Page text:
It is quite well-known that a few of your close friends have died in recent years like Neil Casal. Are you addressing some of your feeling on songs like The Dropouts?

Pretty much, loss and childhood trauma, but not to be too cliché, but I think it’s about survival and learning more than it is about loss.

Could you tell me about your childhood? What did your parents do, and where did you grow up?

It’s complicated because I feel like I had several childhoods. First an idyllic one on a farm in Illinois and a happy but poor neglected time outside of St. Louis, and then a rather Dazed and Confused-70s adolescence, going to skateboard parks, and Cheap Trick concerts, really quite happy, despite all the divorces.

Rademaker boys band Newport Richy, Florida (1974)

When did you first start making music, and what led to this life?

Started making music with my family. The Rademaker Boys Band. That was in the 70s. My dad had music stores; he sold organs and pianos. He put on concerts. He put me and my brothers together in a band. I think a lot of that had to do with what led to this. Inspiration from some of the people in the Tampa Bay area Scene, postcard records in 1981, and then I just followed my heart. Sounds stupid to say that.

Your musical journey started in the 1980s. What were your first bands?

It actually started in 1979. I had a band called Teen 13. I was obsessed with Generation X and my brother’s group, the Strait Jackets. We started a band, called A New Personality. That would be my first real professional band that put out records played shows toured a bit.

A New Personality

‘Wiggle Your Finger’ seems like it is cut from the same cloth as your 1990 Shadowland LP ‘The Beauty Of Escaping’ musically. Would you agree there is a clear path or a path clearing between your first music and this?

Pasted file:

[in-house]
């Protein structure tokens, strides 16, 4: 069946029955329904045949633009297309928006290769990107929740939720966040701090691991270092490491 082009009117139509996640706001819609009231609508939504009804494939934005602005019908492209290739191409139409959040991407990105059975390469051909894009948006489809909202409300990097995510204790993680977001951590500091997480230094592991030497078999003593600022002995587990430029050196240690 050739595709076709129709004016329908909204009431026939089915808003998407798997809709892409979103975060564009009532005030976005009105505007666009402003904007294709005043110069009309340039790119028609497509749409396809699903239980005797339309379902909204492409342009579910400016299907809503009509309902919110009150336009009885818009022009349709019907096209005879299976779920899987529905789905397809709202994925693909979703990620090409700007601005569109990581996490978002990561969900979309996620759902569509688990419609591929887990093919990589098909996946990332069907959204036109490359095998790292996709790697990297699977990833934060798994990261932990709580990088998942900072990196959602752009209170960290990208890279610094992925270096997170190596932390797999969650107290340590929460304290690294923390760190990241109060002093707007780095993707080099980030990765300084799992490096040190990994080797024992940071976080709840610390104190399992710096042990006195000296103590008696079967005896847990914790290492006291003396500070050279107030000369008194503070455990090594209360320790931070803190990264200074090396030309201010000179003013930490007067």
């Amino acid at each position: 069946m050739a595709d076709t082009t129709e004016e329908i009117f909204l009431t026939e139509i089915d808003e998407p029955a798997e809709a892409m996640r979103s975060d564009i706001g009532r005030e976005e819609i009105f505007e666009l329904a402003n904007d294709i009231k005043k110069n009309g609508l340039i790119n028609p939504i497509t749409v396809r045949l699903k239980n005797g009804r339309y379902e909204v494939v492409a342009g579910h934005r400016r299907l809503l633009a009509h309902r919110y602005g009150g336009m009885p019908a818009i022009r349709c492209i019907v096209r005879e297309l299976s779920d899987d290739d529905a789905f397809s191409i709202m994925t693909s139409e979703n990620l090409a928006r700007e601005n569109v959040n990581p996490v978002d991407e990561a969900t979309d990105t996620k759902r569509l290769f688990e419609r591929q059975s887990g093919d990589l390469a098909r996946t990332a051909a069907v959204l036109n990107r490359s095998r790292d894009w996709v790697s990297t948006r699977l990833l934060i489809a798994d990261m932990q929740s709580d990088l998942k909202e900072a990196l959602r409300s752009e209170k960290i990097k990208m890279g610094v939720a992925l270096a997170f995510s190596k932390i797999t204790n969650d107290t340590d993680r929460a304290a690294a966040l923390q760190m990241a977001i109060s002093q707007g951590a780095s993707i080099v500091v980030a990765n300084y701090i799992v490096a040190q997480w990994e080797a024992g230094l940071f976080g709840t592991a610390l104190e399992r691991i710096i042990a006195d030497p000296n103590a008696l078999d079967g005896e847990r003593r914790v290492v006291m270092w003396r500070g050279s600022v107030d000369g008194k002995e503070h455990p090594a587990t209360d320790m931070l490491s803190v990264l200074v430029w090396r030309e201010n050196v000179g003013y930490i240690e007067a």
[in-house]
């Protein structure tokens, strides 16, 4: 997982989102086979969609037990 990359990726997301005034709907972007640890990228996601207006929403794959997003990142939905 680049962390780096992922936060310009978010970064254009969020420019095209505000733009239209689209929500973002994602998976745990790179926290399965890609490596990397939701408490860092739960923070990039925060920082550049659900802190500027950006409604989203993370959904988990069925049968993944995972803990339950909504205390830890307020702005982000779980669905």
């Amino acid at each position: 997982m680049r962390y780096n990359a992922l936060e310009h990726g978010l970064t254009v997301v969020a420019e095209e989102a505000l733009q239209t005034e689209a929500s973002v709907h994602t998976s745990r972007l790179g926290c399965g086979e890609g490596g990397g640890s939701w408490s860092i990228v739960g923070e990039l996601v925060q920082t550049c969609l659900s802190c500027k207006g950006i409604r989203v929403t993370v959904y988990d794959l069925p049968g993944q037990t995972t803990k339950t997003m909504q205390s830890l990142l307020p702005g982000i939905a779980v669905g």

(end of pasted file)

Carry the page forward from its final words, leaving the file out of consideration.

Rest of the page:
I always make the joke that ‘Wiggle Your Finger’ as the album that David Geffen and the A&R staff at Geffen records in the late 80s would’ve wanted us to make.

Further was your band from the 90s how did this lead to The Beachwood Sparks? I notice a small crossover with Chris Gunst joining you.

Yeah, Further got into these Rex tapes one that was titled ‘Find The Sun’ Chris Gunst and I really liked that tape so we wanted to start a band that sounded like it.

What were ‘The Rex Tapes’ please?

‘The Rex Tapes’ were compilation cassette hits; they were post-Nuggets, obscure tracks, country rock, folk, psychedelic soul, rock, proto-metal proto everything, they were quite influential in the Southern California Scene that he shared them. They were all handwritten and Xerox with images. Some of the stuff was mine from the Dig the Fuzz that came out in the 90s, but a lot of it was sourced from his own record collection. Rex started a band with my brother Darren and Josh from the band Further and they were called the Summer Hits. They made one album that I put out on Christmas records and then recently reissued a few years ago, I think on Medicine Records.